While I was finishing high school, my mother worked as the manager of a woman’s clothing store in the mall. My mom is intense, and whatever she does, she does with gusto. Unfortunately for her, she would ring in orders on the cash register with the ferocity of a mad concert pianist. This left her with repetitive stress injuries in her wrists, which led to the dreaded diagnosis of Carpal Tunnel Syndrome and ensuing surgery. Carpal Tunnel Syndrome implies that the median nerve that runs through the forearms into the wrist and hands has been compressed and is no longer functioning well.

Having a disorder of the forearms, wrists or hands renders us practically inoperable. If we cannot use our hands, we are severely limited in almost every possible action. I created Yoga Tune Up® so I could help folks like my mom prevent and heal from the many aches and pains that besiege our bodies no matter what we do in life, with carpal tunnel yoga therapy exercises. In fact, the first yoga video I ever made was a holiday gift for my mom.

Now, Mom’s doing great. She loves her carpal tunnel stretches and using her computer (and recently discovered Facebook). She’s keeping her wrists and forearms pliable and healthy so that she can “knit some booties” when that day comes!

3 Moves for Healthy Forearms, Hands and Wrists

The precise moves that occur at our fingertips can be easily compromised if we don’t take care of these precious parts. This week I’ll be blogging about three simple ways to make a difference in your own grippers with simple wrist pain exercises. First step after the jump!

Prevention = Ambidexterity

Use your other hand for your mouse to relieve wrist pain

Use your other hand for your mouse to relieve wrist pain

Carpal Tunnel is most often found in our dominant hand. A very simple way you can prevent the constant accumulation of stress and strain in your dominant hand and wrist is to start switching little mundane tasks into your opposite hand. For example, if you are right handed and use your computer’s mouse with the right hand, switch it to the left hand. At first it will feel totally exotic, clunky and unnatural, but trust me on this one, it will make a huge difference in your hands, wrists, forearms, elbows, shoulders AND neck! Get past the awkward first day, and you will forget which hand was dominant in no time.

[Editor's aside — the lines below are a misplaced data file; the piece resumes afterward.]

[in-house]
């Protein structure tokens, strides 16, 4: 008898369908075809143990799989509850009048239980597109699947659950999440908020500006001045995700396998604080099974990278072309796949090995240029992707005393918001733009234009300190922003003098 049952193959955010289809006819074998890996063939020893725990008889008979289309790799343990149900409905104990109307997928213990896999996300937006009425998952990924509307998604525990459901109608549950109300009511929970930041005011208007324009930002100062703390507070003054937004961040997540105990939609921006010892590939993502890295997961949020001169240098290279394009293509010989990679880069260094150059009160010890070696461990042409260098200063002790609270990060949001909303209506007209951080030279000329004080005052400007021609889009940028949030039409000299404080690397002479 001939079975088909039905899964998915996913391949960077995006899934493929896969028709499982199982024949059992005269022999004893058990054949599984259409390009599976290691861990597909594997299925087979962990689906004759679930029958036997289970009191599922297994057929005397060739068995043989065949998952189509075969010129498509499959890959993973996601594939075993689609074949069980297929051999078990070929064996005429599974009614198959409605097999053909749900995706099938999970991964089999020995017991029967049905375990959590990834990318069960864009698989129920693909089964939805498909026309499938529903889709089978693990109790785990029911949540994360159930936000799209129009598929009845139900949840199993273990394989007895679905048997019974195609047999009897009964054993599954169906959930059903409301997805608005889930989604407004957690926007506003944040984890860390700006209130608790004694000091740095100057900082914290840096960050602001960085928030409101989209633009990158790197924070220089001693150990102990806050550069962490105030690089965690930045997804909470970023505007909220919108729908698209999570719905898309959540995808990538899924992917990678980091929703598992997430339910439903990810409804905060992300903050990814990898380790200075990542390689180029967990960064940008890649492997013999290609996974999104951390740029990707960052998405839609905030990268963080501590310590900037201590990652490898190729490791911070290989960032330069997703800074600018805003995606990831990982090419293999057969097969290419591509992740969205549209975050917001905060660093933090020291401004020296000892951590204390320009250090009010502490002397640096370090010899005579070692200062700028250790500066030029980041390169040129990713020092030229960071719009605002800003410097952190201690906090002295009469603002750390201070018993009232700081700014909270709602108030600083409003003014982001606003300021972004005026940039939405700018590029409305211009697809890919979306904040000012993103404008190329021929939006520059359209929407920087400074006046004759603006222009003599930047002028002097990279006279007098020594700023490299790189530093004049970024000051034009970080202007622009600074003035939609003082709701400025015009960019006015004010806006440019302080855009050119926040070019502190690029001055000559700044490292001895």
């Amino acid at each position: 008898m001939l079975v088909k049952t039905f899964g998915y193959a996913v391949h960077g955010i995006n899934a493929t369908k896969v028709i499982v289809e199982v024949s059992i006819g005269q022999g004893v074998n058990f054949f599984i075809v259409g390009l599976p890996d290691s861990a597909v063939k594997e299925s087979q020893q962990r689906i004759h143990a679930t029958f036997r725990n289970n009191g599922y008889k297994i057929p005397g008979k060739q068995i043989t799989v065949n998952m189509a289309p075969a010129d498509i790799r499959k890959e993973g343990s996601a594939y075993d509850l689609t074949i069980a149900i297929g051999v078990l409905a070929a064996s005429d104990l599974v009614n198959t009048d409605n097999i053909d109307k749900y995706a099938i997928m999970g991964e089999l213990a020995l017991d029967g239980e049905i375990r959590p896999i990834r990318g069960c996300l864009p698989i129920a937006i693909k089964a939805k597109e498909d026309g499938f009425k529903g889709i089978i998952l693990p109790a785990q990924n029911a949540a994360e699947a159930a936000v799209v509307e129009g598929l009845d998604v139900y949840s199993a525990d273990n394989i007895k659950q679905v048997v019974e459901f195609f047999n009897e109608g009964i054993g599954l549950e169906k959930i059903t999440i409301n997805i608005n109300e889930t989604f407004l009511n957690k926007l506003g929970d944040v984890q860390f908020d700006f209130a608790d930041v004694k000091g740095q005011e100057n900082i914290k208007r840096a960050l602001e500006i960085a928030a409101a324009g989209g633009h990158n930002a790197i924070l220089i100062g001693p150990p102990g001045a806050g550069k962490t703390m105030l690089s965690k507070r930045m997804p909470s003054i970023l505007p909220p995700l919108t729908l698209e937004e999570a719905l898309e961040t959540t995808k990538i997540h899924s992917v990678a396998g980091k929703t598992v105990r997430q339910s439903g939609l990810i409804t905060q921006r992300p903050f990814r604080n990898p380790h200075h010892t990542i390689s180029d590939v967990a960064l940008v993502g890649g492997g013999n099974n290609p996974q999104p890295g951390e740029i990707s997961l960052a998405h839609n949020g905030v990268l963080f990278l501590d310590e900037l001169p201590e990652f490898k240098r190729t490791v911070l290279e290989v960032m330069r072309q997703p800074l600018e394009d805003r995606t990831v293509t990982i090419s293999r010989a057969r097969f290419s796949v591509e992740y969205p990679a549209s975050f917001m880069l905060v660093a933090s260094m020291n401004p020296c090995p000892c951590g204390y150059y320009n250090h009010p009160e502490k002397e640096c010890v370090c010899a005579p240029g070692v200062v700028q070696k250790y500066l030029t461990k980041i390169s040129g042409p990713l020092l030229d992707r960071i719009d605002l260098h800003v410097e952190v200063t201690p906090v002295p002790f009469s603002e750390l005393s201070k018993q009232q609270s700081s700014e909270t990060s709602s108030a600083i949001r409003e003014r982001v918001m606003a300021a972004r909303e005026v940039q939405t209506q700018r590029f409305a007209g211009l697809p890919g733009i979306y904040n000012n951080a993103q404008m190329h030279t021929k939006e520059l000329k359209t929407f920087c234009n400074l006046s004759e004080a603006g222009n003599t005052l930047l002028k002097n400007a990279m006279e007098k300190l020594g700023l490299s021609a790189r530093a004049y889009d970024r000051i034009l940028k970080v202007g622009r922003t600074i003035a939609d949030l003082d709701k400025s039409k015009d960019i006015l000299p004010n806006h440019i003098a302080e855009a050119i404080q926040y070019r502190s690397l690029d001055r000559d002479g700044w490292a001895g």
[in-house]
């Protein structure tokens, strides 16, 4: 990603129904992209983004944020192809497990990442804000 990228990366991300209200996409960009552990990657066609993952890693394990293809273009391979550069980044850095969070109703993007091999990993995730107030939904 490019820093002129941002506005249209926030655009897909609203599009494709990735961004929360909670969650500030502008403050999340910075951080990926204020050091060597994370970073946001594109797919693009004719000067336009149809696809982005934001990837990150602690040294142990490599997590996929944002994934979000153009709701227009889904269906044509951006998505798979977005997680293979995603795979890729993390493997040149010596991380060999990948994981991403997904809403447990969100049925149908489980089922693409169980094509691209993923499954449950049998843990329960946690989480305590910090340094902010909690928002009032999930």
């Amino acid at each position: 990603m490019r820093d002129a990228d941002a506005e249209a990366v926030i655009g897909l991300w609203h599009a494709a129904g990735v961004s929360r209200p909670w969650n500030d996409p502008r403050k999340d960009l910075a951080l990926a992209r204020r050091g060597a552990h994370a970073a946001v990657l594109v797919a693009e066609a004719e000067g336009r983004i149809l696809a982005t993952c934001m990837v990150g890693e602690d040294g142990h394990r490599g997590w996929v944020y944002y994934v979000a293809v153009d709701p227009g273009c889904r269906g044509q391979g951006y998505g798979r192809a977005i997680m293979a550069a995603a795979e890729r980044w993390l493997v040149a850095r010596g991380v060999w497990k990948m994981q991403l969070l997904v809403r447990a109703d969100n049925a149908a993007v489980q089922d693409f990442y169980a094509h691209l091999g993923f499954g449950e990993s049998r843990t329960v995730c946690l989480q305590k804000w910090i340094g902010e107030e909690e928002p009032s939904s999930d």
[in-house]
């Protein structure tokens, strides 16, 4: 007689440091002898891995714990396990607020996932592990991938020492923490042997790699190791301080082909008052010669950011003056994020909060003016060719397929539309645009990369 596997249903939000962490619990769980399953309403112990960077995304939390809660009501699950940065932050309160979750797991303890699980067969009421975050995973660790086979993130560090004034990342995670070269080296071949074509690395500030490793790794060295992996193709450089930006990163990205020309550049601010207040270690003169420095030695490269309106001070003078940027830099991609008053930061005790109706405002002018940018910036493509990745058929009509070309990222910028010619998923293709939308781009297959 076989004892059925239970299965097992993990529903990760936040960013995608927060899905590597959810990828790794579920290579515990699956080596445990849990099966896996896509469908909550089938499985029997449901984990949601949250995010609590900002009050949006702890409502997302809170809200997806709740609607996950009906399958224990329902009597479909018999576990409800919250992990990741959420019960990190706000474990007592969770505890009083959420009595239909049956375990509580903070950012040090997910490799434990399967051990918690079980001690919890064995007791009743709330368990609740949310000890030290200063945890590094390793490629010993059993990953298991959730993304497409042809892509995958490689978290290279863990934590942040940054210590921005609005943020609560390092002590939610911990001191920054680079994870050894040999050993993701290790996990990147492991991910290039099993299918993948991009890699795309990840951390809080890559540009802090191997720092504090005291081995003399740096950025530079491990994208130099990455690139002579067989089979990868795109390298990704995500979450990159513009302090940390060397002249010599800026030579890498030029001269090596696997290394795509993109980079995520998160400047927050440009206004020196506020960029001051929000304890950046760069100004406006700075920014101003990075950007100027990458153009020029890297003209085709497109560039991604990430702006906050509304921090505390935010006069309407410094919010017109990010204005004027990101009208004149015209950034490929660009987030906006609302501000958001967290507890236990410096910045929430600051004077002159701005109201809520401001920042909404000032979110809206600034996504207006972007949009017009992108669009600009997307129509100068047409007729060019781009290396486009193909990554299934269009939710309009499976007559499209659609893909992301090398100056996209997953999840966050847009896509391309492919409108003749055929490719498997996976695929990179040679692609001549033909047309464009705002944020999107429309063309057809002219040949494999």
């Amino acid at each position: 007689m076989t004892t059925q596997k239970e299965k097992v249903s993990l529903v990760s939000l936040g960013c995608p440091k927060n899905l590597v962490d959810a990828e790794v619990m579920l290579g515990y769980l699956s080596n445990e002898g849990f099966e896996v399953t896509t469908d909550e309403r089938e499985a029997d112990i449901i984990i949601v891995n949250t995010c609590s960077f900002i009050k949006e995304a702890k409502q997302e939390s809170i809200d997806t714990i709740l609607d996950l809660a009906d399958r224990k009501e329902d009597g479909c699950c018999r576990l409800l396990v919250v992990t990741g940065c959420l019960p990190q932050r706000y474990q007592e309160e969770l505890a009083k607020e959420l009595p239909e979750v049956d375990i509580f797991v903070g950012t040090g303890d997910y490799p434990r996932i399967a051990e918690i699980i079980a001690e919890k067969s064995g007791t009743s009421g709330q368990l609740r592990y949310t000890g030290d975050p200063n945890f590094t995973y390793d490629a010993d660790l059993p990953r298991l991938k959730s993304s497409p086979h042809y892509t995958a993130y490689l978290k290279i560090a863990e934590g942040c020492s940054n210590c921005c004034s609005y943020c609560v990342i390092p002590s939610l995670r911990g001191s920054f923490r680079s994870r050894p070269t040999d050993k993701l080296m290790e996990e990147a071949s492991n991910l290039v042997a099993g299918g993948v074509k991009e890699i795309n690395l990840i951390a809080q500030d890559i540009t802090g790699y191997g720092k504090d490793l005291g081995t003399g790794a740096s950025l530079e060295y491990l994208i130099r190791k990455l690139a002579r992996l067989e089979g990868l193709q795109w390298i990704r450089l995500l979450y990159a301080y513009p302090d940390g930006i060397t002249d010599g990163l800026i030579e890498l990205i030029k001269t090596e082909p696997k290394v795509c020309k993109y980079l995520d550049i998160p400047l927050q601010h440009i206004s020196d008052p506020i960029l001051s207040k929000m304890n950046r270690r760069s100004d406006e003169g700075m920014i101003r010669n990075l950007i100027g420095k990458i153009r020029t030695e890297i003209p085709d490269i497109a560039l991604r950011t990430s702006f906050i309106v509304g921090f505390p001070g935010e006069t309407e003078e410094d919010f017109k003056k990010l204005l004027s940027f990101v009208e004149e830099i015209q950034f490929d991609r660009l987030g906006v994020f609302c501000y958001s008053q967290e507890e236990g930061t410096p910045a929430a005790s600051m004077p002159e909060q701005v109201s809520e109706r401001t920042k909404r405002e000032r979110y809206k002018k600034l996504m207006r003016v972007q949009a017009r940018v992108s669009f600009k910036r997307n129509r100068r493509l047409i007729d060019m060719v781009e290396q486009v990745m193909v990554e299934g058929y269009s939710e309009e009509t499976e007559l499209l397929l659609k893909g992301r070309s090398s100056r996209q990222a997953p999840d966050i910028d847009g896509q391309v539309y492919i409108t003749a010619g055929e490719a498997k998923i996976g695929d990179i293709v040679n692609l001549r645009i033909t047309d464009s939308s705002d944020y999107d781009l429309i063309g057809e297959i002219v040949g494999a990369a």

Maintenance = Stretching

When the word “flexibility” is mentioned, most folks think about touching their toes and stretching their hamstrings. But the smaller finer muscles of the body need to remain open, flexible and strong to function well, too.

We are “graspers” by nature, holding onto objects, tools, steering wheels and the like — so the flexors of our forearms are disproportionately tight! To keep the fine flexors of the forearms and wrists supple, they need to have their own stretch series. On Wednesday I’ll be posting a video of a great wrist extension yoga therapy for carpal tunnel stretch that is part of the 10 Minute Quick Fix for Hands, Wrists and Elbows DVD found here.

Prevention = Exercise

On Friday, I’ll be posting a genius dolphin variation pose I learned from Richard Rosen at the Piedmont Yoga Studio last December to strengthen the long muscles on top of the forearms.

Learn about our solutions for hand and wrist pain.

Watch our free 5 minute Quickfix video for hand and wrist pain relief.

Watch our hand and wrist exercise video on YouTube.

Jill Miller

Jill Miller, C-IAYT, ERYT is the co-founder of Tune Up Fitness Worldwide and creator of the self-care fitness formats Yoga Tune Up® and The Roll Model® Method. With more than 30 years of study in anatomy and movement, she is a pioneer in forging relevant links between the worlds of fitness, yoga, massage, athletics and pain management. She is known as the Teacher’s Teacher and has trained thousands of movement educators, clinicians, and manual therapists to incorporate her paradigm shifting self-care fitness programming into athletic and medical facility programs internationally. She has crafted original programs for 24 Hour Fitness, Equinox, YogaWorks, and numerous professional sports teams. She and her team of 500+ trainers help you to live better in your body with an emphasis on proprioception, mobility, breath mechanics and recovery. She has presented case studies at the Fascia Research Congress and International Association of Yoga Therapy conferences. She has the rare ability to translate complex physiological and biomechanical information into accessible, relevant moves that help her students transform pain, dysfunction and injury into robust fitness. Jill is the anatomy columnist for Yoga Journal Magazine and has been featured in Shape, Men’s Journal, Good Housekeeping, Women’s Health, Yoga Journal, Self, and on the Today Show and Good Morning America. Jill is regularly featured on the Oprah Winfrey Network. She is the creator of dozens of DVD’s including Treat While You Train with Kelly Starrett DPT and is the author of the internationally bestselling book The Roll Model: A Step by Step Guide to Erase Pain, Improve Mobility and Live Better in your Body. Based in Los Angeles, CA, she is a wife and mother of two small children and is currently writing her second book.